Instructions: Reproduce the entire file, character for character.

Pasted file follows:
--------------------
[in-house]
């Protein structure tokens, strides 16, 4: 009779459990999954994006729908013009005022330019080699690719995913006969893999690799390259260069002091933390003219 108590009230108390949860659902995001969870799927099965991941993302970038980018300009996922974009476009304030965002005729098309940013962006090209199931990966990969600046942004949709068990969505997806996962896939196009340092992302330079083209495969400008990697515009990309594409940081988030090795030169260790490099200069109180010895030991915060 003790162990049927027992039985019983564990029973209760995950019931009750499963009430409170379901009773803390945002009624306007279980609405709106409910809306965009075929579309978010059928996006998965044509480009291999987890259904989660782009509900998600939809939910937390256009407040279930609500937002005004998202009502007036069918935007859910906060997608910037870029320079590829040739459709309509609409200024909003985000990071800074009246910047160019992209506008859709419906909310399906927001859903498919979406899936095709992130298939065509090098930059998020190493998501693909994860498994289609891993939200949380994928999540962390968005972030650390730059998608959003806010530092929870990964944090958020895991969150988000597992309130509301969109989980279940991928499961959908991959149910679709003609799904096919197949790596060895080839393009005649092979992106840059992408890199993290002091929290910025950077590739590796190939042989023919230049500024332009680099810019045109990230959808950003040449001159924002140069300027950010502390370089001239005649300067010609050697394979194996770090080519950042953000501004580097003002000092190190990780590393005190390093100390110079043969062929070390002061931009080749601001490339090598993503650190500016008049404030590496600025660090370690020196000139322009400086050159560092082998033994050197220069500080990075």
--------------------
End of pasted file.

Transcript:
[in-house]
């Protein structure tokens, strides 16, 4: 009779459990999954994006729908013009005022330019080699690719995913006969893999690799390259260069002091933390003219 108590009230108390949860659902995001969870799927099965991941993302970038980018300009996922974009476009304030965002005729098309940013962006090209199931990966990969600046942004949709068990969505997806996962896939196009340092992302330079083209495969400008990697515009990309594409940081988030090795030169260790490099200069109180010895030991915060 003790162990049927027992039985019983564990029973209760995950019931009750499963009430409170379901009773803390945002009624306007279980609405709106409910809306965009075929579309978010059928996006998965044509480009291999987890259904989660782009509900998600939809939910937390256009407040279930609500937002005004998202009502007036069918935007859910906060997608910037870029320079590829040739459709309509609409200024909003985000990071800074009246910047160019992209506008859709419906909310399906927001859903498919979406899936095709992130298939065509090098930059998020190493998501693909994860498994289609891993939200949380994928999540962390968005972030650390730059998608959003806010530092929870990964944090958020895991969150988000597992309130509301969109989980279940991928499961959908991959149910679709003609799904096919197949790596060895080839393009005649092979992106840059992408890199993290002091929290910025950077590739590796190939042989023919230049500024332009680099810019045109990230959808950003040449001159924002140069300027950010502390370089001239005649300067010609050697394979194996770090080519950042953000501004580097003002000092190190990780590393005190390093100390110079043969062929070390002061931009080749601001490339090598993503650190500016008049404030590496600025660090370690020196000139322009400086050159560092082998033994050197220069500080990075």